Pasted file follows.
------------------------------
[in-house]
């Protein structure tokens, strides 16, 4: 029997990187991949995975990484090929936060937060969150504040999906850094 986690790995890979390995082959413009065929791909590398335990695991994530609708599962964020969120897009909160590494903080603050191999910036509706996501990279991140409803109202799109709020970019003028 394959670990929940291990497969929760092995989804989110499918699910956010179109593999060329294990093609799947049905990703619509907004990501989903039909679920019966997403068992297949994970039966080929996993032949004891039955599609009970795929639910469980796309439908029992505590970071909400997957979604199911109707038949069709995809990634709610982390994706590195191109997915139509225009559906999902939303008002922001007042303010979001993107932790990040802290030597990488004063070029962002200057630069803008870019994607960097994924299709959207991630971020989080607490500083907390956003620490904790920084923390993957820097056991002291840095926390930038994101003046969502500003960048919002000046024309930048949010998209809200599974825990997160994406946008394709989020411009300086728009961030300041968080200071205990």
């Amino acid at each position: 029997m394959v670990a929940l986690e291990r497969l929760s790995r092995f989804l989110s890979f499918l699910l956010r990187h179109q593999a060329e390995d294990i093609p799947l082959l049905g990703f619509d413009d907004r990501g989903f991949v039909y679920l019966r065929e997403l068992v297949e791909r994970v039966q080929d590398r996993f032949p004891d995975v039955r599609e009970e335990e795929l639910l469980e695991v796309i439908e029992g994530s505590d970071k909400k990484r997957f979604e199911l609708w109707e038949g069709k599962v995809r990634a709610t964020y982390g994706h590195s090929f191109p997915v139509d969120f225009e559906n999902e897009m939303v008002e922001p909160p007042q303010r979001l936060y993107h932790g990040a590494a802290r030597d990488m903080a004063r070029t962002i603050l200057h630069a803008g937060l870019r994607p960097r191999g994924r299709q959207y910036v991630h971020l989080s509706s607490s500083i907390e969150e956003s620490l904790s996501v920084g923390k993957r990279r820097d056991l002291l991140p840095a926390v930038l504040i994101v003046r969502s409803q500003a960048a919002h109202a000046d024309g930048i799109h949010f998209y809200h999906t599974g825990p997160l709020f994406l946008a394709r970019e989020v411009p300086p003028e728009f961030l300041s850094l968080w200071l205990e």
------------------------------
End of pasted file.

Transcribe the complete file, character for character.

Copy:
[in-house]
């Protein structure tokens, strides 16, 4: 029997990187991949995975990484090929936060937060969150504040999906850094 986690790995890979390995082959413009065929791909590398335990695991994530609708599962964020969120897009909160590494903080603050191999910036509706996501990279991140409803109202799109709020970019003028 394959670990929940291990497969929760092995989804989110499918699910956010179109593999060329294990093609799947049905990703619509907004990501989903039909679920019966997403068992297949994970039966080929996993032949004891039955599609009970795929639910469980796309439908029992505590970071909400997957979604199911109707038949069709995809990634709610982390994706590195191109997915139509225009559906999902939303008002922001007042303010979001993107932790990040802290030597990488004063070029962002200057630069803008870019994607960097994924299709959207991630971020989080607490500083907390956003620490904790920084923390993957820097056991002291840095926390930038994101003046969502500003960048919002000046024309930048949010998209809200599974825990997160994406946008394709989020411009300086728009961030300041968080200071205990």
């Amino acid at each position: 029997m394959v670990a929940l986690e291990r497969l929760s790995r092995f989804l989110s890979f499918l699910l956010r990187h179109q593999a060329e390995d294990i093609p799947l082959l049905g990703f619509d413009d907004r990501g989903f991949v039909y679920l019966r065929e997403l068992v297949e791909r994970v039966q080929d590398r996993f032949p004891d995975v039955r599609e009970e335990e795929l639910l469980e695991v796309i439908e029992g994530s505590d970071k909400k990484r997957f979604e199911l609708w109707e038949g069709k599962v995809r990634a709610t964020y982390g994706h590195s090929f191109p997915v139509d969120f225009e559906n999902e897009m939303v008002e922001p909160p007042q303010r979001l936060y993107h932790g990040a590494a802290r030597d990488m903080a004063r070029t962002i603050l200057h630069a803008g937060l870019r994607p960097r191999g994924r299709q959207y910036v991630h971020l989080s509706s607490s500083i907390e969150e956003s620490l904790s996501v920084g923390k993957r990279r820097d056991l002291l991140p840095a926390v930038l504040i994101v003046r969502s409803q500003a960048a919002h109202a000046d024309g930048i799109h949010f998209y809200h999906t599974g825990p997160l709020f994406l946008a394709r970019e989020v411009p300086p003028e728009f961030l300041s850094l968080w200071l205990e």